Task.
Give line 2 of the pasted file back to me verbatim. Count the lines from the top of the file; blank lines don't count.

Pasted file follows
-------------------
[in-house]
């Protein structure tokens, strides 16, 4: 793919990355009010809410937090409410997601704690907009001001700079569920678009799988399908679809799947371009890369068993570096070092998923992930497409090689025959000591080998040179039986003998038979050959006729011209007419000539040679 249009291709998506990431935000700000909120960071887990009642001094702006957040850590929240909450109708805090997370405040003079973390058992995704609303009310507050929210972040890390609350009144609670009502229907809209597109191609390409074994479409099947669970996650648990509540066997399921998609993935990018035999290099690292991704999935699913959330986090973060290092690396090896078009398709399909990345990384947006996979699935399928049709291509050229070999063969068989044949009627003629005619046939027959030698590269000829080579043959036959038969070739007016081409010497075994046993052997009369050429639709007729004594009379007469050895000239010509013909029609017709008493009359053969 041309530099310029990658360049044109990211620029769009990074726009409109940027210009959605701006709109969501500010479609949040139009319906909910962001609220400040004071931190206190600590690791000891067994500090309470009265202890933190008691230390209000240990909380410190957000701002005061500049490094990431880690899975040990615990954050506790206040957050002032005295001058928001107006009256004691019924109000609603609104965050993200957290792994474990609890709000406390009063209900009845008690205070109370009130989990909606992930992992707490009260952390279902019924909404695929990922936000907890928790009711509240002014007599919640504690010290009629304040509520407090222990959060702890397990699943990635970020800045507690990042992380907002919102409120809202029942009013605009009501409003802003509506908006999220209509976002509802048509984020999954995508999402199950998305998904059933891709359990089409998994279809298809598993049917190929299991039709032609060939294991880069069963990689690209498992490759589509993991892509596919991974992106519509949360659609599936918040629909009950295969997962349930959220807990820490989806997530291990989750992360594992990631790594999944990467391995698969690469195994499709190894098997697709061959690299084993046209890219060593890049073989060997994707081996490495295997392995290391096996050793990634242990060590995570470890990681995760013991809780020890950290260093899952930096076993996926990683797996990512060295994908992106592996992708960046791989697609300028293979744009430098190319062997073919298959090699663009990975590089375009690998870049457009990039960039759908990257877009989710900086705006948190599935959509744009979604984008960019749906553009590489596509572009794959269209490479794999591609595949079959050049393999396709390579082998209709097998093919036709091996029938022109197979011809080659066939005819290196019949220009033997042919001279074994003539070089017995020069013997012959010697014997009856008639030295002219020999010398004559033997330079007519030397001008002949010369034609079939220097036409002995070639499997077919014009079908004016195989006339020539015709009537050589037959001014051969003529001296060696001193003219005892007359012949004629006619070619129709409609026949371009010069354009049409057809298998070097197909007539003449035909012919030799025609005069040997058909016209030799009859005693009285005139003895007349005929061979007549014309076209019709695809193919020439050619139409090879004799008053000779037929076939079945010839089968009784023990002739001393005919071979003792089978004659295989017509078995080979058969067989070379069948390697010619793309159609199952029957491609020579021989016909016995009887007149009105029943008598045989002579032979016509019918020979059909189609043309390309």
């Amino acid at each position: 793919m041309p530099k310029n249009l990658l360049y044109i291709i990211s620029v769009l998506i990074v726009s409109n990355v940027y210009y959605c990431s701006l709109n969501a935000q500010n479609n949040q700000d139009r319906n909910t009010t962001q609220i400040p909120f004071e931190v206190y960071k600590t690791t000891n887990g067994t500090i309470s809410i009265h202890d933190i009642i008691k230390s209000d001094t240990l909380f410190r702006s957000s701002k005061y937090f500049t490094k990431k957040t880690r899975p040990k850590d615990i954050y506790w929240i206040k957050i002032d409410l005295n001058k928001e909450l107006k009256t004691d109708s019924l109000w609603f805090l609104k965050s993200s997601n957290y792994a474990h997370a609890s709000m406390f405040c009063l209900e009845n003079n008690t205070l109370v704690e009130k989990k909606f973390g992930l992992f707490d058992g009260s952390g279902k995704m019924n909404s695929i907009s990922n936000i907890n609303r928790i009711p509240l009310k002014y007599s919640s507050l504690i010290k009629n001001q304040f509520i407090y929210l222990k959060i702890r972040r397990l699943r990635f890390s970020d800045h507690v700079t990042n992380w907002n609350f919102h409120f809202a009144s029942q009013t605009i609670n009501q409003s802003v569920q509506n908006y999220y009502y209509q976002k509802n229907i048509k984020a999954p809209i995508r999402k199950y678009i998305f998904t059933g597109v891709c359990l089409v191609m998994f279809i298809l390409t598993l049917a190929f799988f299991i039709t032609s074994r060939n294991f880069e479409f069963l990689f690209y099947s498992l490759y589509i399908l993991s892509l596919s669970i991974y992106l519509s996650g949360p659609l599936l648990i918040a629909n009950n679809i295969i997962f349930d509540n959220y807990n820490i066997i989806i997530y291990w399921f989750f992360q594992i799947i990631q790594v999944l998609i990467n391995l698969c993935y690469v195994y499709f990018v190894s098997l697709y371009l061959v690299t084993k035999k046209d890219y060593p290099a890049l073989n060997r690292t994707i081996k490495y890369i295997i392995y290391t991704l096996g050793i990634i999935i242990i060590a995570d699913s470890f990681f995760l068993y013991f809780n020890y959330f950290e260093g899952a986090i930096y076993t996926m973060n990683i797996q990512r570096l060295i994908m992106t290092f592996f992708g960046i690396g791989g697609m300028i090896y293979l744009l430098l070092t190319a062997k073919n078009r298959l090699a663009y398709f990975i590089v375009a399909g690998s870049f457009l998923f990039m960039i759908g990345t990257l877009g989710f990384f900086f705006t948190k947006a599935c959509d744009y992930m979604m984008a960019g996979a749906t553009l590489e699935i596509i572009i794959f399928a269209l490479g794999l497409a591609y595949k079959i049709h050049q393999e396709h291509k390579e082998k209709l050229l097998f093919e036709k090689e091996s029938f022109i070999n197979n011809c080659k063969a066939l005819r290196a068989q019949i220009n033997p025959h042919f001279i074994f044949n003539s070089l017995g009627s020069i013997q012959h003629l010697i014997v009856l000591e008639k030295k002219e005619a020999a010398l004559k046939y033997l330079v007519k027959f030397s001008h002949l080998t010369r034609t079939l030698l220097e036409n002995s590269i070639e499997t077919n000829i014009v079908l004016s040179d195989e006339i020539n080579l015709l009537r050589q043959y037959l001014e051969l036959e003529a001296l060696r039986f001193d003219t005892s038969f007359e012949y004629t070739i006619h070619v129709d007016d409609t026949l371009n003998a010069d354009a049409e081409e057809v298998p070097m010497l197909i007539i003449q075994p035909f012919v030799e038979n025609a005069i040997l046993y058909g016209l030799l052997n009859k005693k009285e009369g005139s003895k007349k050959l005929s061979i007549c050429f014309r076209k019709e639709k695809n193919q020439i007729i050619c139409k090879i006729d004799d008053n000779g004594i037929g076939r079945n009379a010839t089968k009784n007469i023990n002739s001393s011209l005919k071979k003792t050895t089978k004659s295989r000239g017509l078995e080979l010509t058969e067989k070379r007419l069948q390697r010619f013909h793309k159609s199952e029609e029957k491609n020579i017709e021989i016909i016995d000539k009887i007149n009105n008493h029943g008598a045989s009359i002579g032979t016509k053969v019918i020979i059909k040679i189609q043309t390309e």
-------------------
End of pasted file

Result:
């Protein structure tokens, strides 16, 4: 793919990355009010809410937090409410997601704690907009001001700079569920678009799988399908679809799947371009890369068993570096070092998923992930497409090689025959000591080998040179039986003998038979050959006729011209007419000539040679 249009291709998506990431935000700000909120960071887990009642001094702006957040850590929240909450109708805090997370405040003079973390058992995704609303009310507050929210972040890390609350009144609670009502229907809209597109191609390409074994479409099947669970996650648990509540066997399921998609993935990018035999290099690292991704999935699913959330986090973060290092690396090896078009398709399909990345990384947006996979699935399928049709291509050229070999063969068989044949009627003629005619046939027959030698590269000829080579043959036959038969070739007016081409010497075994046993052997009369050429639709007729004594009379007469050895000239010509013909029609017709008493009359053969 041309530099310029990658360049044109990211620029769009990074726009409109940027210009959605701006709109969501500010479609949040139009319906909910962001609220400040004071931190206190600590690791000891067994500090309470009265202890933190008691230390209000240990909380410190957000701002005061500049490094990431880690899975040990615990954050506790206040957050002032005295001058928001107006009256004691019924109000609603609104965050993200957290792994474990609890709000406390009063209900009845008690205070109370009130989990909606992930992992707490009260952390279902019924909404695929990922936000907890928790009711509240002014007599919640504690010290009629304040509520407090222990959060702890397990699943990635970020800045507690990042992380907002919102409120809202029942009013605009009501409003802003509506908006999220209509976002509802048509984020999954995508999402199950998305998904059933891709359990089409998994279809298809598993049917190929299991039709032609060939294991880069069963990689690209498992490759589509993991892509596919991974992106519509949360659609599936918040629909009950295969997962349930959220807990820490989806997530291990989750992360594992990631790594999944990467391995698969690469195994499709190894098997697709061959690299084993046209890219060593890049073989060997994707081996490495295997392995290391096996050793990634242990060590995570470890990681995760013991809780020890950290260093899952930096076993996926990683797996990512060295994908992106592996992708960046791989697609300028293979744009430098190319062997073919298959090699663009990975590089375009690998870049457009990039960039759908990257877009989710900086705006948190599935959509744009979604984008960019749906553009590489596509572009794959269209490479794999591609595949079959050049393999396709390579082998209709097998093919036709091996029938022109197979011809080659066939005819290196019949220009033997042919001279074994003539070089017995020069013997012959010697014997009856008639030295002219020999010398004559033997330079007519030397001008002949010369034609079939220097036409002995070639499997077919014009079908004016195989006339020539015709009537050589037959001014051969003529001296060696001193003219005892007359012949004629006619070619129709409609026949371009010069354009049409057809298998070097197909007539003449035909012919030799025609005069040997058909016209030799009859005693009285005139003895007349005929061979007549014309076209019709695809193919020439050619139409090879004799008053000779037929076939079945010839089968009784023990002739001393005919071979003792089978004659295989017509078995080979058969067989070379069948390697010619793309159609199952029957491609020579021989016909016995009887007149009105029943008598045989002579032979016509019918020979059909189609043309390309």